by David Kruse
It's officially been a week since we arrived here in Israel and today, the first full free day, was filled with holy adventure! Deep into Palestine there is an ancient monastery built into the mountainous cliffs of the Kidron river valley which flows from Jerusalem into the Dead Sea. It is actually considered to be one of the oldest inhabited monasteries in the world. A few seminarians and I thought it would be fun to try and make our way over to this ancient place. Our only option at first was finding a cab, which got very complicated very quick trying to get across the border of Israel into West Bank. Our bus driver Addel caught wind of our plan and graciously volunteered to drive us and arrange the rest of the transportation.
We departed at about 9:00 a.m. after Monsignor Lajiness celebrated Mass for us in the Crusader Chapel of the shrine of the Holy Sepulcher. We drove 45 minutes into Palestine and transferred to a smaller shuttle bus which took us the rest of the way. As soon as we crossed the border, we immediately noticed the stark difference between the beautiful, well-maintained Israel and the much rougher and poorer Palestine. It was a shocking change and the entire drive was narrated with fascinating information about Palestine by our interim tour guide bus driver. After transferring into a smaller shuttle bus, we journeyed high into the mountains and could eventually see the vast Dead Sea in the distance. Eventually, the huge Kidron valley canyon tearing through the land came into sight: the canyon containing Mar Saba monastery and ancient caves in which even the doctor of the Church St. John Damascene himself dwelt in the early years of the Church.
When we arrived, we immediately noticed the beautiful view that the monastery had of the entire valley. We walked up onto a high point next to a towering chapel made of huge sand colored stones and looked across the valley at the ancient caves in which the ancient monks dwelt and prayed. On our side of the valley, from above, we could see the monastery complex. It contained cliff-like edges and towers and chapels, all made of this same desert stone. We only had an hour at this holy place so we quickly hurried to the entrance after snapping a few photos and soaking in the beauty as much as we could.
We entered the men-only monastery and made our way to the main chapel where every inch of every wall was covered in Greek icons. It was unbelievable! With prayer lanterns hanging all over and the overwhelming depth of the icons this chapel made me feel like I had officially entered into a truly foreign place. On the edge of the chapel was a glass case containing the 1485 year old corpse of Saint Sabbas. As I knelt next to his body, and looked upon his unrecognizable face and ancient, dried up fingers, I was moved to know that he was my brother in faith. He lived an extreme love for Jesus and succeeded in his quest for holiness. Albeit a much older brother in faith, I still found it comforting to know that we share the same journey.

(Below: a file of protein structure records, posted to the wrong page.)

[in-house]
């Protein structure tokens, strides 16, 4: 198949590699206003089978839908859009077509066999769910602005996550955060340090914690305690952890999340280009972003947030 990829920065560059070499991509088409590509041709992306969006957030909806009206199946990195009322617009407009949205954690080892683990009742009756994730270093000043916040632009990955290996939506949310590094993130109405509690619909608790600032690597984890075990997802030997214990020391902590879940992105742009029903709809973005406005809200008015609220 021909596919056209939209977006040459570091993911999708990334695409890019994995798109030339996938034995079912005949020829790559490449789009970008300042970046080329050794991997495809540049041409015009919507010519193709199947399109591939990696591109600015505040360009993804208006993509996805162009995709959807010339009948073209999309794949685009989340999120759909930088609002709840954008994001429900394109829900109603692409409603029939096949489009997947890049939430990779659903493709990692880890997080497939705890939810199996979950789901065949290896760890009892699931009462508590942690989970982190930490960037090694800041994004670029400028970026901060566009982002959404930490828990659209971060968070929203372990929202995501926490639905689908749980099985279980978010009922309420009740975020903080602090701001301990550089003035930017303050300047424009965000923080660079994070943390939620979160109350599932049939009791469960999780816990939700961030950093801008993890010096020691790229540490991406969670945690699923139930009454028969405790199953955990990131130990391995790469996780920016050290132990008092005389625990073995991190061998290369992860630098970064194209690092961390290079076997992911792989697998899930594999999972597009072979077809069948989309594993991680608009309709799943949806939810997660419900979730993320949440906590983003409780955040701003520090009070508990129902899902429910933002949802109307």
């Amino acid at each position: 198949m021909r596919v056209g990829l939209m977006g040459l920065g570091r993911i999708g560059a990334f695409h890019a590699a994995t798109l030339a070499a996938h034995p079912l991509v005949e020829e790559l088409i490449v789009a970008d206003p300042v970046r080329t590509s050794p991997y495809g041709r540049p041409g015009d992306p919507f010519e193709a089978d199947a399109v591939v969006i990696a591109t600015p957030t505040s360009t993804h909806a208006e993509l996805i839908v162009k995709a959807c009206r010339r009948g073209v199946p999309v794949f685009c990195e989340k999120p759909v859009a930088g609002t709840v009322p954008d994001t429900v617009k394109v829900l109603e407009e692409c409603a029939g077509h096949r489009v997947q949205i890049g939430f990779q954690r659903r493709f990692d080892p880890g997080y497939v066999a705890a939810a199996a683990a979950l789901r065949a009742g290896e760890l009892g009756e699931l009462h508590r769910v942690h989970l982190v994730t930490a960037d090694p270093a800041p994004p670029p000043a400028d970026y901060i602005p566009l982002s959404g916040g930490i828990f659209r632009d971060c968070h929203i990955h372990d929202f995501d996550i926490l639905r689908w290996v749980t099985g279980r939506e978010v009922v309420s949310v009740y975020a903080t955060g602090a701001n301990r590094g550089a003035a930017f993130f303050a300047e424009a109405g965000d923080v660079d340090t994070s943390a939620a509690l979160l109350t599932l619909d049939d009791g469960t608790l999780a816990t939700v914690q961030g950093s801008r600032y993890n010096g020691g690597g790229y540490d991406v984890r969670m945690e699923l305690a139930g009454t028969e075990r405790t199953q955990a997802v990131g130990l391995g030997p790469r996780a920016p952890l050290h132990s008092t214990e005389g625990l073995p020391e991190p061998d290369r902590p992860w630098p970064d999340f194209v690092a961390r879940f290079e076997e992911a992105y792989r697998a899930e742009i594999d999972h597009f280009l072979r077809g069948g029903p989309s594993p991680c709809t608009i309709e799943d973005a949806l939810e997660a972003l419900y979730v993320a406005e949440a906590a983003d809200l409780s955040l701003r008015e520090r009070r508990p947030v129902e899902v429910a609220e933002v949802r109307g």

Another very mortifying thing we saw there, which was powerful for me in a similar way, were about 120 skulls of martyrs who had been killed by Persians in the preceding centuries. In one room dedicated to their commemoration, three walls of skulls in glass containers looked with hollow eyes at whoever entered. At the center back wall, three cases lay open so that any willing hand can touch the bare skulls of these holy martyrs or a touch a rosary to them. I can honestly say I've never even seen a real human skull before, much less touched one (and I don't know if I ever will again) but I can already tell that the experience immediately changed my outlook on death and therefore on life as well.
These monks lived close to the earth. Their lives were filled with beauty, humanity, fraternity, and a deep and moving relationship with God rooted in ancient monastic traditions. They handed themselves over to God through prayer and liturgy to be witnesses to his enduring love. These monks and all that preceded them were huge witnesses to me in my vocation.
As we left the monastery after the short visit, we were all astounded at the marvel of the experience. It was truly surreal. The witness of our brothers in faith by the monks at this monastery and all those who have lived there over the last 1500 years ought to inspire us to a deeper sense of radical love for Jesus which transforms us and everything we are about in life. God loves us so much. Amen.
David KruseDavid Kruse is a second-year theologian studying for the Diocese of Winona.